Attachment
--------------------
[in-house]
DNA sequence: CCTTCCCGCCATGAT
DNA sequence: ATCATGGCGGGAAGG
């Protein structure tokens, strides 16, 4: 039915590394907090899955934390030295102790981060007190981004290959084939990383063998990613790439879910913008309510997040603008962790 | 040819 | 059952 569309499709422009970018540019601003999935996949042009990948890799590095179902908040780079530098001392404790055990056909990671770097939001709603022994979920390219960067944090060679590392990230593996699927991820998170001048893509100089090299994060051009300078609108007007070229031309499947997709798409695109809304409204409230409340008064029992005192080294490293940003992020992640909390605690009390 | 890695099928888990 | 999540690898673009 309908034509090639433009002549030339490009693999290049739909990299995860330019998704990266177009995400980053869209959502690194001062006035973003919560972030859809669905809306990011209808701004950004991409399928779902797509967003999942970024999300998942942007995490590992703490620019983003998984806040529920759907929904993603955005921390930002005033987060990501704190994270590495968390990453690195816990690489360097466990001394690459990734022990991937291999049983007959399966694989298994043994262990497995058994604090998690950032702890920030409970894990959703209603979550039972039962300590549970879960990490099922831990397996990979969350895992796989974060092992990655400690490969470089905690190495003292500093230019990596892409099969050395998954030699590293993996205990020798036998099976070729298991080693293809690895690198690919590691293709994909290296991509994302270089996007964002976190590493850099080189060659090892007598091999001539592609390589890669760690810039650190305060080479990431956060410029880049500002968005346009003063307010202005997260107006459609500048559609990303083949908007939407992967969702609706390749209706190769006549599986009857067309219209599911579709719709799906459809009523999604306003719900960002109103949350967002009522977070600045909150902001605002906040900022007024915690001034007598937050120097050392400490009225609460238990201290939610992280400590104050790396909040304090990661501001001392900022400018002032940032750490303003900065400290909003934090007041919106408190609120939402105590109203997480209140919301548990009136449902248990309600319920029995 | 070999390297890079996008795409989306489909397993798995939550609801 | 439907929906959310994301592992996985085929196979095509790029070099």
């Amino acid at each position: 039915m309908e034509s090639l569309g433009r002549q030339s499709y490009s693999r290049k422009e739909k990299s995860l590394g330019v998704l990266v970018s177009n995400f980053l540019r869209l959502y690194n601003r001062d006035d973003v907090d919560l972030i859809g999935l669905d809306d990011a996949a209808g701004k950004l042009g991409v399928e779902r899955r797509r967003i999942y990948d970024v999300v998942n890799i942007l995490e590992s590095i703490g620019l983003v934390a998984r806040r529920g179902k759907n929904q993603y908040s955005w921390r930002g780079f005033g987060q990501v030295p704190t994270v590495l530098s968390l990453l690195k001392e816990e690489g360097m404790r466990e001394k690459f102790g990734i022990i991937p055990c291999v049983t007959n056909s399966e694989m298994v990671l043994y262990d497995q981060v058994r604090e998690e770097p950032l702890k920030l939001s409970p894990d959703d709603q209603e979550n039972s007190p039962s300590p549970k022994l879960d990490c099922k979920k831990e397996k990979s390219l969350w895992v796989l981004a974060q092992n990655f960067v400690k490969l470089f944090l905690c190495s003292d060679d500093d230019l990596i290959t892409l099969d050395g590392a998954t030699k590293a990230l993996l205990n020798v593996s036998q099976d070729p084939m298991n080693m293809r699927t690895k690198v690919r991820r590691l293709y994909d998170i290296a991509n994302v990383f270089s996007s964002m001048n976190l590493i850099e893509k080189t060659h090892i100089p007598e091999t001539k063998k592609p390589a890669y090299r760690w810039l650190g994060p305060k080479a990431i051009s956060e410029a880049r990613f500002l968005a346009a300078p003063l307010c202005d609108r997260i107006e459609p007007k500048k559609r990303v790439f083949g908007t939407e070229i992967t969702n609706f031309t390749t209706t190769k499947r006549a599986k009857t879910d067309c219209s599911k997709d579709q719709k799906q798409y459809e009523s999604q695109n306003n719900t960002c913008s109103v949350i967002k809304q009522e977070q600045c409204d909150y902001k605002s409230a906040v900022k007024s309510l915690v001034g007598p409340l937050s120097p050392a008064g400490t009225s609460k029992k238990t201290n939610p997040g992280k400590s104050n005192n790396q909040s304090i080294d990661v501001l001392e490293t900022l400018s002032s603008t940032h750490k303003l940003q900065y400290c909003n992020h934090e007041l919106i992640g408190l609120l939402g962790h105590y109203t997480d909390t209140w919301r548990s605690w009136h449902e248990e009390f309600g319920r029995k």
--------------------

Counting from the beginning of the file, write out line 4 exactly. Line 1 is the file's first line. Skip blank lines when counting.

């Protein structure tokens, strides 16, 4: 039915590394907090899955934390030295102790981060007190981004290959084939990383063998990613790439879910913008309510997040603008962790 | 040819 | 059952 569309499709422009970018540019601003999935996949042009990948890799590095179902908040780079530098001392404790055990056909990671770097939001709603022994979920390219960067944090060679590392990230593996699927991820998170001048893509100089090299994060051009300078609108007007070229031309499947997709798409695109809304409204409230409340008064029992005192080294490293940003992020992640909390605690009390 | 890695099928888990 | 999540690898673009 309908034509090639433009002549030339490009693999290049739909990299995860330019998704990266177009995400980053869209959502690194001062006035973003919560972030859809669905809306990011209808701004950004991409399928779902797509967003999942970024999300998942942007995490590992703490620019983003998984806040529920759907929904993603955005921390930002005033987060990501704190994270590495968390990453690195816990690489360097466990001394690459990734022990991937291999049983007959399966694989298994043994262990497995058994604090998690950032702890920030409970894990959703209603979550039972039962300590549970879960990490099922831990397996990979969350895992796989974060092992990655400690490969470089905690190495003292500093230019990596892409099969050395998954030699590293993996205990020798036998099976070729298991080693293809690895690198690919590691293709994909290296991509994302270089996007964002976190590493850099080189060659090892007598091999001539592609390589890669760690810039650190305060080479990431956060410029880049500002968005346009003063307010202005997260107006459609500048559609990303083949908007939407992967969702609706390749209706190769006549599986009857067309219209599911579709719709799906459809009523999604306003719900960002109103949350967002009522977070600045909150902001605002906040900022007024915690001034007598937050120097050392400490009225609460238990201290939610992280400590104050790396909040304090990661501001001392900022400018002032940032750490303003900065400290909003934090007041919106408190609120939402105590109203997480209140919301548990009136449902248990309600319920029995 | 070999390297890079996008795409989306489909397993798995939550609801 | 439907929906959310994301592992996985085929196979095509790029070099």